February 20, 1956

Blue jay in the winter.

“Today was a wash spread to fitful sun and cloud; a mild wind of February, and a sheltered hillside baring; a lone wild duck on wing and a blue jay’s shrill call. It was children off bright and eager to school-by sleigh, and the farmers busy about at the choring and hauling. We saw a grist being taken to the mill, one which will vanish smartly in tins and handfuls to the mangers of the stables about.

“‘Next thing we know there’ll be lambs’ Mack, little fellow of the place came in with the news today. ‘Yes, shortly. Do you know we’re not too far from spring now? There’ll be more calves and kittens too!’ he remembered. ‘I hope’ he added soberly ‘we’ll have good luck with those.’

Sugar maple sap collection.

“And through the branches of the maples in the yard, the little breeze played, bringing us tales of a sap-time of young years we knew… of honey-combed March snow in an old woodland where odd sugar maples grew. Not far from the sweetest brook rippled its thawing tunes as between woodsy banks it emerged in a meadow and ran at length to the river and Strait. And the trees tapped and tended by the farmlands thus providing nectar for themselves and any wayfaring maids could not know how far apart the band would one day wander to visit and dwell in separate climes and places.”


PEI in Winter. Image Source.

Oyster Shell-Mud

“Many of the early settlers in our province gathered oyster shells at low tide from some of the many extensive deposits that occur in the bays and rivers throughout ‘The Island.’ They burned these shells to secure quick lime, required in making the mortar, which they used in building their chimneys and fire places ,and for plastering their houses. They also observed that where these shells were burned the vegetation in the years following, was much more vigorous, this was particularly true of clover, cereals, and some of the vegetables.

Mussel shells

“The top layers of many of these deposits, particularly those that were exposed at low tide, were composed largely of blue mussel shells in various stages of decomposition. Ingenious farmers invented and constructed mud-diggers of different types, but quite efficient for the lifting of these deposits. Some of the first ones were mounted on scows, but it soon became a general practice to lift mud through the ice in winter. Most of the surface deposits of mussel mud were quickly exhausted.

“Underneath these there were usually deep deposits of oyster shells, sometimes almost pure oyster shell mud was located that extended to a depth of more than twenty feet. These muds were all referred to as “mussel-mud” the name carried from the surface deposits that were first used on land. It was a common sight, early in this century, to see dozens of mud diggers on many of our rivers and bays in winter. We have seen maps prepared for the Provincial Government, showing oyster beds in Malpeque Bay that extended over a hundred acres each. On some of these beds there are deposits of oyster shells over ten, fifteen and twenty feet.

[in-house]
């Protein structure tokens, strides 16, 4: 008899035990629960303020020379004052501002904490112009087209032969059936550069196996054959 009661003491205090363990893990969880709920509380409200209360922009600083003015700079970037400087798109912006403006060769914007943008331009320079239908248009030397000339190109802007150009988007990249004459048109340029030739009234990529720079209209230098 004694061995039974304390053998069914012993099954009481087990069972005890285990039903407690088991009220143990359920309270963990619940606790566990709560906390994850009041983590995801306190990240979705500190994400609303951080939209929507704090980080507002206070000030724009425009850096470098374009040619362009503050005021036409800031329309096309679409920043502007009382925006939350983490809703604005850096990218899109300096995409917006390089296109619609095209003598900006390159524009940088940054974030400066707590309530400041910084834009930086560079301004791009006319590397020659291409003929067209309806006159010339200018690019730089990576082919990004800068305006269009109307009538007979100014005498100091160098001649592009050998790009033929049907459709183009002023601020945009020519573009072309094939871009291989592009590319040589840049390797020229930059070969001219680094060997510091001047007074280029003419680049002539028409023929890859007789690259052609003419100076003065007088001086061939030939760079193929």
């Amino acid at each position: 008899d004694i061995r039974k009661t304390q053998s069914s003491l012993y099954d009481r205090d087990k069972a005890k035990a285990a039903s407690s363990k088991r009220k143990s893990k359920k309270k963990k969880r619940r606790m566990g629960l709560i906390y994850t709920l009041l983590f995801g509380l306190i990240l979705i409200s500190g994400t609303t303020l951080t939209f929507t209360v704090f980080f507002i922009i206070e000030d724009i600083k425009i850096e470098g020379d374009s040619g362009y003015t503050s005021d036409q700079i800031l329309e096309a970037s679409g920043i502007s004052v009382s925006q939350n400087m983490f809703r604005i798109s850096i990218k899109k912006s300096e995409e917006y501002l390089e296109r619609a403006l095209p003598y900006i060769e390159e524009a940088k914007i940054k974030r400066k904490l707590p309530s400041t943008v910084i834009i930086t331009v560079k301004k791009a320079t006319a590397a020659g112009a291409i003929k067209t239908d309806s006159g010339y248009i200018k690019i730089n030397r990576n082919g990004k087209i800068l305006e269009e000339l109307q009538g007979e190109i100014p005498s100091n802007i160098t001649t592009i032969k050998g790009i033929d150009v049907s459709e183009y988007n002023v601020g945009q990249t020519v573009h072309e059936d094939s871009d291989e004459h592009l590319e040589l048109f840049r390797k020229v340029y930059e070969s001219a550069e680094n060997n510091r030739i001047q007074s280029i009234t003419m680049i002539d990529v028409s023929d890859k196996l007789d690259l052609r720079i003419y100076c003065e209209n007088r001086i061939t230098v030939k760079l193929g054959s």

“The first application of shell mud to land not previously mudded was very beneficial. It invariably produced luxuriant crops of clover, (we remember fields that did not need to be raked, as large coils were not more than twenty feet apart), followed by increased crops of roots and grain. These muds were essentially lime, most of them contained eighty-five per cent and over of carbonate of lime with traces of nitrogen and phosphoric acid. They were good soil amendments. The farms near some of these deposits received very heavy dressings in the early days, but second applications proved of little value. The growing of certified seed potatoes was partly responsible for the decline in the use of oyster shell mud, which tended to increase potato scab. 

Loading sleighs with Mussel Mud. David Weale. Source

“The mud was either piled on the shore or near a highway where it could be hauled away later or piled in small heaps on the fields and exposed to frost, which broke down many of the shells before being spread on the land. We recall buying good shell mud at the diggers at four to six cents per scoopful of from 400 to 500 pounds. 

“The railway ran a spur line to a pier on St. Peters Bay near large shell deposits. The price charged for a 12 1/2 ton car (enough for an acre) of mud was $3.50 for many years. In 1920 this had been raised to $14.00 F.O.B. point of shipping. The value of lime for Island soils being established as a valuable soil amendment, ground limestone from the mainland has been imported in increasing quantities.” 

Painting by George Ackerman circa 1880.
Community Museums Association of Prince Edward Island. Source.